“I’m tired now”, she whispered and then she drifted off to sleep. I tried to ignore the buzzing in the back of my head, but there was no point. I watched her sleep for an hour or so, but the whole time my mind was elsewhere. What did she mean, “since the day Lester brought you home?”



My name is Lester Tracy McGowan. No, I’m not Scottish. I was raised by Lester McGowan (no middle name) and Koko Ann McGowan. They aren’t Scottish, either. They are also not my natural parents. You see, I was the “Shea Baby”. I was the infant found abandoned in the parking lot of Shea Stadium by Lester and Koko just after they had enjoyed a Mets victory over the team from St. Louis.

They came out of the game ready to return home and found an infant on the top of a trash can. The police did a thorough investigation, prodded by the absurd amount of press coverage for the story but there were no leads and the baby’s mother was never identified. After a year or so of bureaucratic hurdles and delays Moms brought me home on the bus and I was officially a part of the McGowan family. I had been found wearing a bracelet engraved with the name “Tracy”, but Lester had always had his heart set on having a junior. He and Koko finally compromised by settling on “Lester Tracy” as a name.

My father always called me “Les”. My mother never referred to me as anything other than “Tracy”. I’ve always hated my father and the name Tracy, so my friends call me “LT”.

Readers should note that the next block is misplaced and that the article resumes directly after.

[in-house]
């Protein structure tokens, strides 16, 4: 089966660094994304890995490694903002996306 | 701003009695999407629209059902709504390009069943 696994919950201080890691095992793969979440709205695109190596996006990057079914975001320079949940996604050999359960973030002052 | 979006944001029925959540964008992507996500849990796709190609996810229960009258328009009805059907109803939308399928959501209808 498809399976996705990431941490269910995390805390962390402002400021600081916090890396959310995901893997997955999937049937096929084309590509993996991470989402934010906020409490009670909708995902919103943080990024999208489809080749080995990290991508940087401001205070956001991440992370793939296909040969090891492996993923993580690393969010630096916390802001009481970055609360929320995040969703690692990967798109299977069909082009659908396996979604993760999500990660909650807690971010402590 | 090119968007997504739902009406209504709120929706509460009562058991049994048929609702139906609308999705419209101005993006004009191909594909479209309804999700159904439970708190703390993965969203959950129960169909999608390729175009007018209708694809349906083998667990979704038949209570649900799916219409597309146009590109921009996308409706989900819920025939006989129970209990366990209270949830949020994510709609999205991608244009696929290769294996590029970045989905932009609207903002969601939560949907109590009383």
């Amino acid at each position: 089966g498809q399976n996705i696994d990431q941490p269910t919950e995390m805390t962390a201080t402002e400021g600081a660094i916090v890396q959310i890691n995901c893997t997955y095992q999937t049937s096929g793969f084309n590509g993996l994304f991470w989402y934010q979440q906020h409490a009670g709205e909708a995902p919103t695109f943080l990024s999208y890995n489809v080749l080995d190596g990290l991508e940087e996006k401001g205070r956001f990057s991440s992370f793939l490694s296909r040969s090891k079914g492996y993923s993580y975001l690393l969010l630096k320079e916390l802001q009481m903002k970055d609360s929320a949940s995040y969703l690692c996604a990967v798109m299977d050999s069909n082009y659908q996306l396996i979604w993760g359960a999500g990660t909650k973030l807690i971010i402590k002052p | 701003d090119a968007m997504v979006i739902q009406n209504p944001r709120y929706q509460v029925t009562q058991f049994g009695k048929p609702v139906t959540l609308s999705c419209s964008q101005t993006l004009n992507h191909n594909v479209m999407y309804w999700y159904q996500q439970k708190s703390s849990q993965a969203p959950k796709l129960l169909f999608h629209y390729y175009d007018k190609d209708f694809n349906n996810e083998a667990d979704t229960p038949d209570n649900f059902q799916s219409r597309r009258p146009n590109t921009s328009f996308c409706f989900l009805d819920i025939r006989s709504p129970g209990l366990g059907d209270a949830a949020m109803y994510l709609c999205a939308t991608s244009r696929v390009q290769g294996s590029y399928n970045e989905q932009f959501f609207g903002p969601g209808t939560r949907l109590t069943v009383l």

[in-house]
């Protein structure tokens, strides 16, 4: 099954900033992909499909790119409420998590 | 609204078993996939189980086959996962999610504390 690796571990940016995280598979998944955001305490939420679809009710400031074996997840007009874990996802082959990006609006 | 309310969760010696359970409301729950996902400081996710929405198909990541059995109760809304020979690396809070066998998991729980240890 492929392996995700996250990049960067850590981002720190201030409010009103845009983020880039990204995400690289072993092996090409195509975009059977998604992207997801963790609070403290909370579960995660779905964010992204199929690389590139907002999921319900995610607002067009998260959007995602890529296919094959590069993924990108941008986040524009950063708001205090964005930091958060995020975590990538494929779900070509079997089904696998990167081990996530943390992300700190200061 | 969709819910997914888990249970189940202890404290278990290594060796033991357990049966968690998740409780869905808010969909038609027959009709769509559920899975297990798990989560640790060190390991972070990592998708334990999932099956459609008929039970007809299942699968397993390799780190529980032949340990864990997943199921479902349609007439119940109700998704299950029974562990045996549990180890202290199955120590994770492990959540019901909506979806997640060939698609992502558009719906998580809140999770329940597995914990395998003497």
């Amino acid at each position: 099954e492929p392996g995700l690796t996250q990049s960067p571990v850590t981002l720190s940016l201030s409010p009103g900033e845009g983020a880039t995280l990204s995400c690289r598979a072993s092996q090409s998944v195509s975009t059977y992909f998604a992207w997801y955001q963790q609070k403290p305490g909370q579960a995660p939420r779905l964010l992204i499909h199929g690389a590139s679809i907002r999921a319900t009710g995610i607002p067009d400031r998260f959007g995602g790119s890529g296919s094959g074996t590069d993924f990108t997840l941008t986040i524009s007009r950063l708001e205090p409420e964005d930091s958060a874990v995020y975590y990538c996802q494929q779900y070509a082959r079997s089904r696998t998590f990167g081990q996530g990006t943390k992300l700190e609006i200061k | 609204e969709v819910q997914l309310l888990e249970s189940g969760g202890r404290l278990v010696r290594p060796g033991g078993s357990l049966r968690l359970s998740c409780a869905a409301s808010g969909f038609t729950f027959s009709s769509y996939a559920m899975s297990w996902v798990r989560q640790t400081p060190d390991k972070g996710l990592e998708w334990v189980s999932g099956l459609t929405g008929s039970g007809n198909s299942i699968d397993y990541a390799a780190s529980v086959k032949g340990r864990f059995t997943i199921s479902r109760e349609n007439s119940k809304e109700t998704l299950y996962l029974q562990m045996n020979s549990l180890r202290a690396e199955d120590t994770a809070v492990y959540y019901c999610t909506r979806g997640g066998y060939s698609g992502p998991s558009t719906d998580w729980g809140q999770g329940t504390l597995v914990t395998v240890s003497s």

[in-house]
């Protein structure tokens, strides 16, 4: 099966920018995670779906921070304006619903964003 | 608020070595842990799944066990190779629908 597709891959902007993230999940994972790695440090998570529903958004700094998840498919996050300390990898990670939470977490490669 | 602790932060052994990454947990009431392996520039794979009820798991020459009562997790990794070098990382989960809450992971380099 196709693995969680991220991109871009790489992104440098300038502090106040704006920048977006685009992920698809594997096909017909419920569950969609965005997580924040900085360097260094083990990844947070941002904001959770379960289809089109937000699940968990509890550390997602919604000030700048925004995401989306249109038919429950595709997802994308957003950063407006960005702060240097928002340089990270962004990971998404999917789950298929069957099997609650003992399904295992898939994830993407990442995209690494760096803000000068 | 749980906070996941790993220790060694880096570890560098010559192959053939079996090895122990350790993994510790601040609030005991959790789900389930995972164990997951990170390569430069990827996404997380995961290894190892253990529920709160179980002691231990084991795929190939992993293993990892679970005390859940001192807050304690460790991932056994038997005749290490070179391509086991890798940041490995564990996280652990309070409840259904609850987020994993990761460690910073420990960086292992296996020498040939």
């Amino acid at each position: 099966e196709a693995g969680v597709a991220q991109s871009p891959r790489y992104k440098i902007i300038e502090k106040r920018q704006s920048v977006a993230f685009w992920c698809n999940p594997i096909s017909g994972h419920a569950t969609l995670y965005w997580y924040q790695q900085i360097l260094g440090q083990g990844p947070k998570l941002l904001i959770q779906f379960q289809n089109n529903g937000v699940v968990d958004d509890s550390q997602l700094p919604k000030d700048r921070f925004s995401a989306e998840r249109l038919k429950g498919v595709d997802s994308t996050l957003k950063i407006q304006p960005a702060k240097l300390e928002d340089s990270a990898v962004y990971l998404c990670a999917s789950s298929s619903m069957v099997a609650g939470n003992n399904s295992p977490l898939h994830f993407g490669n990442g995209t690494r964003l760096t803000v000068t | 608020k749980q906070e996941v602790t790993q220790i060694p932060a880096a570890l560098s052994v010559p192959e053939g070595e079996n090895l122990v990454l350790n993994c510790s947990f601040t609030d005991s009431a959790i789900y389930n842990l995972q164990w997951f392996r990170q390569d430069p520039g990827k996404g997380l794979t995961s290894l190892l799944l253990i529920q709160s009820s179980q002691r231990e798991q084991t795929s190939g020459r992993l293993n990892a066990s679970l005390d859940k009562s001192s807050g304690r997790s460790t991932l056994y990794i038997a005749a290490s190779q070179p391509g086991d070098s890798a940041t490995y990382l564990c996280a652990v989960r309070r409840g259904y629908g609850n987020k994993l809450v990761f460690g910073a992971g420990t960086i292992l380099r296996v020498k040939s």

Once I was old enough to understand, Lester explained how I had come to join the family. He showed me clippings from all of the daily newspapers and even a newspaper that had since gone out of business. Each story featured an almost identical picture of him in an old fashioned suit, ridiculously over dressed for a baseball game, and carrying a little chocolate blob with few distinguishing features. I was wrapped in a baby blue blanket, a blanket which Koko had guarded ever since as one of her prized possessions. You might think that I would have felt confused or shocked or even embarrassed not to be their natural child, but I was proud of it. I felt like I was a superhero with a mysterious origin and I developed an almost unhealthy obsession with the idea.